||The examples and perspective in this article may not represent a worldwide view of the subject. (April 2015)|
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Counterjihad is a political current. It has been variously dubbed anti-Islamic, or islamophobic, or far-right, The roots of the movement go back to the 1980s, but it did not gain significant momentum until after the September 11 attacks.
In the words of Toby Archer, a scholar of political extremism and terrorism,
"Counter-jihad discourse mixes valid concerns about jihad-inspired terrorism with far more complex political issues about immigration to Europe from predominantly Muslim countries. It suggests that there is a threat not just from terrorism carried out by Islamic extremists but from Islam itself. Therefore, by extension, all European Muslims are a threat."
Arun Kundnani, in a report published by the International Centre for Counter-terrorism, writes that the counterjihad movement has evolved from earlier European far-right movements through a shift from race to values as identity markers: "In moving from neo‐Nazism to counter‐jihadism, the underlying structure of the narrative remains the same." Continuing on this note, he writes that comparing the counterjihadist worldview to the older, neo-nazi one, "Muslims have taken the place of blacks and multiculturalists are the new Jews." According to prominent counterjihadist Edward S. May, writing under the pseudonym Baron Bodissey, the counterjihadist movement is based on the belief that
"Islam is above all a totalitarian political ideology, sugar-coated with the trappings of a primitive desert religion to help veil its true nature. The publicly stated goal of Islamic theology and political ideology is to impose the rule of Islam over the entire world, and make it part of Dar al-Islam, the 'House of Submission'."
Cas Mudde argues that various conspiracy theories with roots in Bat Ye'Or's Eurabia are important to the movement. The main theme of these theories is an allegation that European leaders allow a Muslim dominance of Europe, whether by intention or not, through multicultural policies and lax immigration laws. According to Hope not Hate counterjihad have largely replaced earlier neo-nazism and the traditional far right thus making their ideas more respectable.
Toby Archer detects a difference between the European and American wings of the movement. The American wing emphasizes an external threat, essentially terrorist in nature. The European wing sees a cultural threat to European traditions stemming from immigrant Muslim populations. While Archer notes that the perceived failure of multi-culturalism is shared across much of the political spectrum, he argues the counter-jihad movement is a particular conservative manifestation of this trend. He acknowledges the movement’s conservative defense of human rights and the rule of law but he believes by rejecting progressive policy it rejects much of what Europe is today.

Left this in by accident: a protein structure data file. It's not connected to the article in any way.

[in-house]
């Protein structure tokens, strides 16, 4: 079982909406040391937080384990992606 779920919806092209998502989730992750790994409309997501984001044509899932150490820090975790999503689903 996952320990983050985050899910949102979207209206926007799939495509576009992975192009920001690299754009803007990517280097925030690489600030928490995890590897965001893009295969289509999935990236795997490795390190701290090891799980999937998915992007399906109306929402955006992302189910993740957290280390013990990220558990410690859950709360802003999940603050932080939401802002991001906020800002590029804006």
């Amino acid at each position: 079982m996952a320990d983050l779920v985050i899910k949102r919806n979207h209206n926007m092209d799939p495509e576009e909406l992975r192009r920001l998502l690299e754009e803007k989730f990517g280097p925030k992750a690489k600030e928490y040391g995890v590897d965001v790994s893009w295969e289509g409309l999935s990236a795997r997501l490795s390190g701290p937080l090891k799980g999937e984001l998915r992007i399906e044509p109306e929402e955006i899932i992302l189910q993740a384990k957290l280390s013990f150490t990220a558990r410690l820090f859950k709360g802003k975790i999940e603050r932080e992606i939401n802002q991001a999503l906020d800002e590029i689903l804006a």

The views of the counterjihad movement have been criticized as a source of support for the anti-Muslim views of individuals inspired to take violent direct action. Anders Behring Breivik, responsible for the 2011 Norway attacks, published a manifesto explaining his views which drew heavily on the work of counterjihad bloggers such as Fjordman. Daniel Pipes argues that a “close reading of his manifesto suggests” that Breivik wanted to discredit and undermine the counterjihad movement's dedication to democratic change to further Breivik’s “dreamed-for revolution” as the only alternative. Bruce Bawer argues that the association of criticism of Islam with violence implies that "to be opposed to jihad is, by definition, not only a bad but a downright dangerous thing."
Executive director of the Institute of Race Relations, Liz Fekete, has argued that although most of the counter-jihad movement "stops short of advocating violence to achieve their goals", the most extreme parts share much of Breivik's discursive frameworks and vocabulary. She counterposits this with more mainstream counterjihadists, that warn of Islamisation as a result of naïvety or indecisiveness, whom she identifies as a source of legitimacy for the former.
Theologist and philosopher Marius Timmann Mjaaland has described the role given to Christianity in some parts of the counterjihad movement and has identified some aspects of the movement's ideology that he says links it to fascism-like conspiracy theories:
- The establishment of an allegedly continuous and coherent connection between the present-day conflict between the Christian West and Muslims, whereas analyses based on established historical science will dismiss any such claim as unfounded.
- A claim that mainstream politicians and media in Western countries have in effect become internal enemies or "traitors", by respectively allowing the creation of multicultural societies and advocating "marxism" and "political correctness".